Take Your Vacation (and Enjoy it Too)

take Vacation

We just can’t stop.

About 42 percent of employees feel obligated to check in with work while on vacation, according to the latest Employee Engagement Study from Randstad, a global HR company.

If you are one of those people, you may tell yourself that at least your not as bad as your colleagues who don’t use their vacation time at all. About 26 percent of workers said they feel guilty about using all their allotted vacation days. Younger workers are even more conflicted, with about 40 percent guilt-ridden if they take time off.

Employers may appreciate the dedication of their always connected employees. But much research shows that over the long term, employees who don’t take breaks are more likely to suffer burnout.

And the workers who do go away can attest to that. About 67 percent report feeling more productive after returning from vacation. And research has shown that the European custom of shutting down most workplaces for the entire month of August is a good one: longer breaks are better than shorter ones. Employees returning to work after vacation are 60 percent more productive, according to an Iowa University study.

Hide Your Smartphone

The problem isn’t just about vacation time. We have trouble disconnecting from work during our off-hours and weekends as well. 45 percent of workers feel obligated to respond to email after hours, and 47 percent feel guilty if they don’t work when they’re sick, according to the survey.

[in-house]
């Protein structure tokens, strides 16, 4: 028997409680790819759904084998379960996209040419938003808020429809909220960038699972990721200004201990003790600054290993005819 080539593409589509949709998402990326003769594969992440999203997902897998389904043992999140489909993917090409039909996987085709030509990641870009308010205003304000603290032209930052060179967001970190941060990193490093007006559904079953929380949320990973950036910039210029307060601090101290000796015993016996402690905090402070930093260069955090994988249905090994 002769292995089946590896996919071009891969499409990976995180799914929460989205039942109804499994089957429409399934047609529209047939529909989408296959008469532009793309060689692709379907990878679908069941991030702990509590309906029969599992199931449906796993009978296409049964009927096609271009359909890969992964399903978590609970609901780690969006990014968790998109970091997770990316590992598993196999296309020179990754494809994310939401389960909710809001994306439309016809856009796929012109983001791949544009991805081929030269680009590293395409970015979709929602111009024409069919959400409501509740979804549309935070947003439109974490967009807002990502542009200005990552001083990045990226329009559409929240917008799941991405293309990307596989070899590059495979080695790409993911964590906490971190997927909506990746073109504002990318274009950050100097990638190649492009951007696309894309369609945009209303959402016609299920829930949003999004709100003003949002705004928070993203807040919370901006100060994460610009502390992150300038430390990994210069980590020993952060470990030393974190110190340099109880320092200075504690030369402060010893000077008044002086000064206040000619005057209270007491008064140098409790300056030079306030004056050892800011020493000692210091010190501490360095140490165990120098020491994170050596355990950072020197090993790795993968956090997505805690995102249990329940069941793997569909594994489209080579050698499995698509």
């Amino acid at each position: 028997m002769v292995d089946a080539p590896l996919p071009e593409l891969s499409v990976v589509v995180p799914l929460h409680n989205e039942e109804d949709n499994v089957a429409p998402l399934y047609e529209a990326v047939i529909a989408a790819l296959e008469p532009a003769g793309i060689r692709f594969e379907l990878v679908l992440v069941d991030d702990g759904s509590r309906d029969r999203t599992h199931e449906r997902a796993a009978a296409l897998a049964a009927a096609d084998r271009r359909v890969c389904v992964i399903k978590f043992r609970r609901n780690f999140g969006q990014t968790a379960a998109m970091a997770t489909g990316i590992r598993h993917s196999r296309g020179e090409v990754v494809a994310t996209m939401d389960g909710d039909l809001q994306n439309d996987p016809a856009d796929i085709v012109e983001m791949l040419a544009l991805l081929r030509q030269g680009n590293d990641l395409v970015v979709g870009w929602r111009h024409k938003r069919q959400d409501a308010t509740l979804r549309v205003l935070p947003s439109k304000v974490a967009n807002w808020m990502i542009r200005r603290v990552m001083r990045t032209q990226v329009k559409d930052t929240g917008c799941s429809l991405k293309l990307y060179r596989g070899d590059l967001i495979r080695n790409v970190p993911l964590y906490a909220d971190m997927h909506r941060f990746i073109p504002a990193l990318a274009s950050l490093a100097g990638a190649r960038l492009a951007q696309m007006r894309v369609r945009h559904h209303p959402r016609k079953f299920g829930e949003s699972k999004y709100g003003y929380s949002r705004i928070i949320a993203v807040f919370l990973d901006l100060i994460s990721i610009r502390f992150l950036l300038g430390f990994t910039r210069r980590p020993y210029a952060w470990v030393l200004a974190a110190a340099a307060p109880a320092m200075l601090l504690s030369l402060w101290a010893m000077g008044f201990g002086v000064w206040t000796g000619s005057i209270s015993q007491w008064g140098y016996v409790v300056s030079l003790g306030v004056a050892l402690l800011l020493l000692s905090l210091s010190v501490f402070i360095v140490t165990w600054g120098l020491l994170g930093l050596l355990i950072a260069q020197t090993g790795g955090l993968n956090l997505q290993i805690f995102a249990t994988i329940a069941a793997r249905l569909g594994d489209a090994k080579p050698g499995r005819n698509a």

“Helping employees balance work and personal life remains a pain point for many U.S. companies,” said Jim Link, chief HR officer, Randstad North America. “With technology blurring workday boundaries, employees can easily slip into a pattern of being ‘always available,’ especially if their boss or co-workers engage in business after hours.”

For younger workers, technology might be so intregrated into their lives that is is more difficult to disconnect, or perhaps less desirable. Younger workers might have fewer commitments at home as well. Some anxiety might be due to their being less secure in their jobs, and eager to show their managers how productive and committed they are to their work.

Just because we can be reached on the beach or on the golf course doesn’t mean we should be.

About the Author

Susan Price has been writing about careers, entrepreneurs and personal finance for more than a decade. She’s been an editor at BusinessWeek, Money, and, among others.